In general, there are two ways in which a material may be classified as a Combustible Liquid (Hazard Class 3) pursuant to the regulations of the PHMSA/USDOT; they are:
- It does not meet the definition of any other hazard class and its flash point is above 60 °C (140 °F) and below 93 °C (200 °F).
- It meets the definition of a Flammable Liquid with a flash point of ≥100˚F and ≤140˚F and the shipper elects to classify it as a Combustible Liquid.
Read more about both of these options here: The Classification of a Flammable Liquid and a Combustible Liquid
The transportation in commerce of a Combustible Liquid presents an interesting option when determining the placards to display on a motor vehicle or rail car.
If the identification number of the HazMat is not displayed on the Combustible Liquid placard when transporting a Combustible Liquid by highway or rail, then the placard must comply with 49 CFR 172.544(a), which reads:
§172.544 COMBUSTIBLE placard.
(a) Except for size and color, the COMBUSTIBLE placard must be as follows:
The situation becomes more complex if the Combustible Liquid placard is used to display the identification number for the hazardous material. If that is the case, then the placard must comply with 49 CFR 172.332(c)(4), which reads:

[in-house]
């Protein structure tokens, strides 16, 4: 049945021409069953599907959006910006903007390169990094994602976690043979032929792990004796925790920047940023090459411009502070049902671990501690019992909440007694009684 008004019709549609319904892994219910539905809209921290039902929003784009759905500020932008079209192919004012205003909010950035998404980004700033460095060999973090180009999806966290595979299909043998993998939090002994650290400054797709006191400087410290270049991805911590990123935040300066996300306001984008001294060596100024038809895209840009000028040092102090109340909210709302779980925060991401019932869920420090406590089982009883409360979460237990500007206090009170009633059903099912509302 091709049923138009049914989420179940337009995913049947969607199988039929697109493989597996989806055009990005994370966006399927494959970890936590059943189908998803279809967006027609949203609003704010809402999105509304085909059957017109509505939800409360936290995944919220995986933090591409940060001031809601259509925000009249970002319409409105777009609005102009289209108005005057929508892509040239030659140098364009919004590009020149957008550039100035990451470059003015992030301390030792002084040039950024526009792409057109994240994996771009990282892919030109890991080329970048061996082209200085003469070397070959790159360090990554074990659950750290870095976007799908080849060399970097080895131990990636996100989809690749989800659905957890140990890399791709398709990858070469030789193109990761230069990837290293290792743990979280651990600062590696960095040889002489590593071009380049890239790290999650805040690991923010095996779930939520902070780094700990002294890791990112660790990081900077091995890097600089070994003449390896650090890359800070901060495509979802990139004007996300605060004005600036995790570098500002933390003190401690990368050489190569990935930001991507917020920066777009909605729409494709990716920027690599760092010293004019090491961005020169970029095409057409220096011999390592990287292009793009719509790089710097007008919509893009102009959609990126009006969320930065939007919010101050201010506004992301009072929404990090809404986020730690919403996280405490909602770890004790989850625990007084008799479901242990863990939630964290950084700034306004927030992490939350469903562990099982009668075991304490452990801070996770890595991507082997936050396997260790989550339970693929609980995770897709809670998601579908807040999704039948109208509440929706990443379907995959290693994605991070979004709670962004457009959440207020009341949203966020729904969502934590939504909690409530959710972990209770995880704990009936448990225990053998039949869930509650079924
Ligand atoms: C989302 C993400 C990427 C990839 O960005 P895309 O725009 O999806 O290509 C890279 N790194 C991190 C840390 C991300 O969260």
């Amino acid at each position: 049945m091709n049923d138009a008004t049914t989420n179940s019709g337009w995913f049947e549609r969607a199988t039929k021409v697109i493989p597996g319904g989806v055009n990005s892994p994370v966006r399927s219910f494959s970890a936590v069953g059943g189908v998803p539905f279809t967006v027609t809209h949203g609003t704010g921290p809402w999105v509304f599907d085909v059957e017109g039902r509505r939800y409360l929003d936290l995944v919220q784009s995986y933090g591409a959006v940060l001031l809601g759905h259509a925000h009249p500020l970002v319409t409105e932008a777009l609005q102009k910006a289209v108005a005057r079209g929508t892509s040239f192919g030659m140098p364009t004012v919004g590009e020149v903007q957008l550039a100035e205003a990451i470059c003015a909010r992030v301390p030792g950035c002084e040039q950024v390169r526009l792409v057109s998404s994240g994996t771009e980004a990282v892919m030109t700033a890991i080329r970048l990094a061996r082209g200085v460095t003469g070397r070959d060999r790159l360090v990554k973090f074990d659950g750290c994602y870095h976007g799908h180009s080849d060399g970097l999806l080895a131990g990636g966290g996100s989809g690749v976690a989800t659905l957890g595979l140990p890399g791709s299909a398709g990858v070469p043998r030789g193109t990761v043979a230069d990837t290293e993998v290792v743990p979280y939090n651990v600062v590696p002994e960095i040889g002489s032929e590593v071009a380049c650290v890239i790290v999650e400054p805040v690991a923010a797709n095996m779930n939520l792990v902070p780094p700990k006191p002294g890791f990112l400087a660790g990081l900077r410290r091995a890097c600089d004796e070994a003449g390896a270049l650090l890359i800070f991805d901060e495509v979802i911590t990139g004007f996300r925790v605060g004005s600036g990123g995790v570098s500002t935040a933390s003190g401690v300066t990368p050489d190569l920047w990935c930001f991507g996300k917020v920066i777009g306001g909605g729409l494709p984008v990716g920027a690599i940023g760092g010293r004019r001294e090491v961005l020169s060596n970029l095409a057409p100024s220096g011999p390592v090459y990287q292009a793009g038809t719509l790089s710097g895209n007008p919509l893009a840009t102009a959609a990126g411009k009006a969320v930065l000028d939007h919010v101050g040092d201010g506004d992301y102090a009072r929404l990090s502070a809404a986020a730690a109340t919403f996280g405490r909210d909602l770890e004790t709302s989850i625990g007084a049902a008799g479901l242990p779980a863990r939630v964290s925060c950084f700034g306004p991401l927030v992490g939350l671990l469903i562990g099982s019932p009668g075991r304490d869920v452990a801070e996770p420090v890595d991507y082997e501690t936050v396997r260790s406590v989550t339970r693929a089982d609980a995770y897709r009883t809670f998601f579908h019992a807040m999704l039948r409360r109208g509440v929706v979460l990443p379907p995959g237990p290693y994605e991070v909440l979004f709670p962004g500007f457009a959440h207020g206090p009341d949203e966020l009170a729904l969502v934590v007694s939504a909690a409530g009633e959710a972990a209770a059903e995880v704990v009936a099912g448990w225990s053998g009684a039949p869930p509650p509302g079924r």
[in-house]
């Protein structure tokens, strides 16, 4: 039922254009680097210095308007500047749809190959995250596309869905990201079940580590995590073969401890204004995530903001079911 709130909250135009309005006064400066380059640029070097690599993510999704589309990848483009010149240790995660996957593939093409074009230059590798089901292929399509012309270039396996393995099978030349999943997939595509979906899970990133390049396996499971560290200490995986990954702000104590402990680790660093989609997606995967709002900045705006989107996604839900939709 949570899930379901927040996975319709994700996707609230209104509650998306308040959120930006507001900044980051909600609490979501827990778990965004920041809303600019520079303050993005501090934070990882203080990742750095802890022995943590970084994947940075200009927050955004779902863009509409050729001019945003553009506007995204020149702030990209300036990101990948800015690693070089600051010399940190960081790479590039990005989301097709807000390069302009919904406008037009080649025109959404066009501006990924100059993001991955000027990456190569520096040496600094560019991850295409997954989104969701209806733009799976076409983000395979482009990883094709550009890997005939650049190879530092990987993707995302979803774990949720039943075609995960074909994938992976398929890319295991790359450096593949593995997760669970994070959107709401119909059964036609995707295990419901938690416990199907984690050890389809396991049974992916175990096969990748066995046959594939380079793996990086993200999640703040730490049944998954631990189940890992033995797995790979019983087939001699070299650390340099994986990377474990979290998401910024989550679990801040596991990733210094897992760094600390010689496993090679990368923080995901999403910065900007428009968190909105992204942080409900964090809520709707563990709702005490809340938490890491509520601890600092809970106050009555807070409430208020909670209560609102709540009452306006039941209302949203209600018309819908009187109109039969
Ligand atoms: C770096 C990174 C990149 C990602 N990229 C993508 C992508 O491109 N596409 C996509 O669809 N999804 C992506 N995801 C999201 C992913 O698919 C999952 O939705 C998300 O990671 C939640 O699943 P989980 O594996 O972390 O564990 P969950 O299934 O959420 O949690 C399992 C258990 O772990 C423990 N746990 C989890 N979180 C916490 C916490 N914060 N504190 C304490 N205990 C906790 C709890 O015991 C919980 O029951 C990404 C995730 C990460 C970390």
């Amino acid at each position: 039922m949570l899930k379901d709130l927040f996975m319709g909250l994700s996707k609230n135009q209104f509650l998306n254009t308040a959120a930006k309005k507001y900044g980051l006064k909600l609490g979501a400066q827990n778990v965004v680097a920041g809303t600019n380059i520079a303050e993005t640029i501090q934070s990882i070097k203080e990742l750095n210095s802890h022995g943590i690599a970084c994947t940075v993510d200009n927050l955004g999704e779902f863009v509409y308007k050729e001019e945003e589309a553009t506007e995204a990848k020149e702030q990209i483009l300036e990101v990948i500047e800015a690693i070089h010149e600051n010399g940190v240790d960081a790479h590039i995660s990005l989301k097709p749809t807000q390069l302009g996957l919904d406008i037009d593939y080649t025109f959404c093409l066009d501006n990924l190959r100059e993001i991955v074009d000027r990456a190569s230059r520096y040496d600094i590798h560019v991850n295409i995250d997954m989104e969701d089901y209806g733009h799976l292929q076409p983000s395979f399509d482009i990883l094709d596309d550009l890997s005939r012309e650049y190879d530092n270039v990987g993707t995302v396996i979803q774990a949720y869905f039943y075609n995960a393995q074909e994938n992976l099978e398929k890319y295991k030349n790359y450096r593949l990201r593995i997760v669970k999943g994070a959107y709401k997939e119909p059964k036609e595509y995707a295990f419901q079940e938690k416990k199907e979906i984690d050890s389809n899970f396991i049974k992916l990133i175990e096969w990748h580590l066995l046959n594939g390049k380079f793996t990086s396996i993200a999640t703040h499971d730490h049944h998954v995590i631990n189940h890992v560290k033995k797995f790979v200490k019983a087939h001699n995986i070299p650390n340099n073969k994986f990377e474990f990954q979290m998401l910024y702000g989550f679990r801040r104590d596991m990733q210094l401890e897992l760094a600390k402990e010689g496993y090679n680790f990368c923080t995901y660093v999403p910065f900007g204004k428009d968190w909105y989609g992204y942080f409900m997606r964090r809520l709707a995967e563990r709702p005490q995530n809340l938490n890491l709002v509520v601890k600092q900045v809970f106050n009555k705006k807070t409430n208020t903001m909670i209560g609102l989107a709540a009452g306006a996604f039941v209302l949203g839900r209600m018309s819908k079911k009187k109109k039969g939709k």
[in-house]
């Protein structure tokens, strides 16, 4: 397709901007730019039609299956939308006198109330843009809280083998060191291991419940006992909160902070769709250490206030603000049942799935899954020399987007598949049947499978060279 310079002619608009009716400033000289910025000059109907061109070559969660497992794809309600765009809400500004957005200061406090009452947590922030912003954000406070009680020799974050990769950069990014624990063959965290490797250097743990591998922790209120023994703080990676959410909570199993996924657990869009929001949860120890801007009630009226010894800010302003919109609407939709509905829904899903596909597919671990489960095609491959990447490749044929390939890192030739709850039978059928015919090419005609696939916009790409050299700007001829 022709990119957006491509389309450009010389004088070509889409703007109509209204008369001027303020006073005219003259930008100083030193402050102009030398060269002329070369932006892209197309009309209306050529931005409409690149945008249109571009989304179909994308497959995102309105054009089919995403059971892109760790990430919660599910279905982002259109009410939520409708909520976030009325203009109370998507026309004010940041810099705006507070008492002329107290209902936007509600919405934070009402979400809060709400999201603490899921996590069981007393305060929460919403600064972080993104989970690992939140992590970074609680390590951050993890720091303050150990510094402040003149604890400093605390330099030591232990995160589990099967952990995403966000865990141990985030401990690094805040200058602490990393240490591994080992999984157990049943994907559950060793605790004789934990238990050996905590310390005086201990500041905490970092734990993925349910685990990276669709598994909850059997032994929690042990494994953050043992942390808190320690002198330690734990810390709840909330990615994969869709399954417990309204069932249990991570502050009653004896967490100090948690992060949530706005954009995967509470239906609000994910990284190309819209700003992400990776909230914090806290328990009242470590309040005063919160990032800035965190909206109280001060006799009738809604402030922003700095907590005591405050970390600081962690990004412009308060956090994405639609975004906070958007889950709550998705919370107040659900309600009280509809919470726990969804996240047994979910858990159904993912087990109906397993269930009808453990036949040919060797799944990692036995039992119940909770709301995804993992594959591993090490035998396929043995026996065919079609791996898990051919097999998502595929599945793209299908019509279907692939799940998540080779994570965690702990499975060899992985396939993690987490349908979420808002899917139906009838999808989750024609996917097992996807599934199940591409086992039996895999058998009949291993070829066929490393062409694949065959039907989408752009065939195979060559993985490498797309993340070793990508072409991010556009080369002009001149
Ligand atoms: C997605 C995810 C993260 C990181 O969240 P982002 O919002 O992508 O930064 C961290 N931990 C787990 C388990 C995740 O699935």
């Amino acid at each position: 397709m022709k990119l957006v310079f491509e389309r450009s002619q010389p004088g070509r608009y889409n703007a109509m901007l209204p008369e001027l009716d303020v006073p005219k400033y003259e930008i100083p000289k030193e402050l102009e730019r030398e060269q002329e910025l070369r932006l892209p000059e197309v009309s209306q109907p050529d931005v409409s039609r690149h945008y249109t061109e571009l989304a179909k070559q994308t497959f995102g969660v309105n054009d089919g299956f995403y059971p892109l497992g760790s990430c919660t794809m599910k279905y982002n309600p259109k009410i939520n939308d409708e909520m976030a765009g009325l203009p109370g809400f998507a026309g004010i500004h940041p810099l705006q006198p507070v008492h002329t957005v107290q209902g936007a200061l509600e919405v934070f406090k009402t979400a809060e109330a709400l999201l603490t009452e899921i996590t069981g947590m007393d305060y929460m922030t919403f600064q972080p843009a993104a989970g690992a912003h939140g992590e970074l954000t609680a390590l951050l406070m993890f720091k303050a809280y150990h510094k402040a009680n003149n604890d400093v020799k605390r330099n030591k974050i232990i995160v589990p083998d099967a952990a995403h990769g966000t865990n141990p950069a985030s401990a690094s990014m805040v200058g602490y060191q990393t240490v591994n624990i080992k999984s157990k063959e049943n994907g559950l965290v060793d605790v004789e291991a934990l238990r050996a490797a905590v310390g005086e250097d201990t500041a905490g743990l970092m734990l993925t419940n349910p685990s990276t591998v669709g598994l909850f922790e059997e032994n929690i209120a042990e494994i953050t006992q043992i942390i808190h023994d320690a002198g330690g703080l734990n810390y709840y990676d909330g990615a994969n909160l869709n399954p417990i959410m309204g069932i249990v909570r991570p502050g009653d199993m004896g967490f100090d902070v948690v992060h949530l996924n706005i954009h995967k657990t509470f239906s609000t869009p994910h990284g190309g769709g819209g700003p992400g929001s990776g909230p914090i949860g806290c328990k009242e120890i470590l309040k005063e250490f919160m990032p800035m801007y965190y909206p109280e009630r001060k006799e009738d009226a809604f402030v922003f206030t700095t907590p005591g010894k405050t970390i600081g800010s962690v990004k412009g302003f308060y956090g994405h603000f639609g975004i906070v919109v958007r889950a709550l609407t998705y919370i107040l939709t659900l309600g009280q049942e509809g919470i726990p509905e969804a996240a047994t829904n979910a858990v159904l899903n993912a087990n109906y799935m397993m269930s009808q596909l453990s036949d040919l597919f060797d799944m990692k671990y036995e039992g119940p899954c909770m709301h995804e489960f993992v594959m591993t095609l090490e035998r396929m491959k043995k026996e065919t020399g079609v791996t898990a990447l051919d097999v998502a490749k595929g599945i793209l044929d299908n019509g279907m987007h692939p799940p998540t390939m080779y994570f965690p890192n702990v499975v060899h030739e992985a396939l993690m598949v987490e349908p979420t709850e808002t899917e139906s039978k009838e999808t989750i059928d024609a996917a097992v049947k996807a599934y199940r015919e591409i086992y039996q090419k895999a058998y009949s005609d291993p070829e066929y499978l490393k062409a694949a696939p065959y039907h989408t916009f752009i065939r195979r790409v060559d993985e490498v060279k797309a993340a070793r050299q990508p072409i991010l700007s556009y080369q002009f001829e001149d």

For a COMBUSTIBLE placard used to display an identification number, the entire background below the white background for the identification number must be white during transportation by rail and may be white during transportation by highway.
So, for a Combustible Liquid placard used to display the identification number in transportation by rail, the entire background below the white background for the identification number must be white.
However, for a Combustible Liquid placard used to display the identification number in transportation by highway, the entire background below the white background for the identification number may be white.
In other words, the appearance of the placard that is required for rail transportation is an option for transportation by highway.
Further, if the white bottom Combustible Liquid placard is used, then compliance with §172.544(b) is required, “On a COMBUSTIBLE placard with a white bottom as prescribed by §172.332(c)(4), the class number must be red or black.
This PHMSA letter of interpretation (10-0182) clarifies the use of the Combustible Liquid placard displaying the identification number and provide several examples of acceptable v. unacceptable placards.
If you’re involved in the transportation of a Combustible Liquid, make certain that your use of the hazard communication methods (placards are one of the four) is correct.
Please contact me if you have any question about the transportation of hazardous materials or if you wish for a free consultation on your requirement to provide initial and triennial training for your HazMat Employees.
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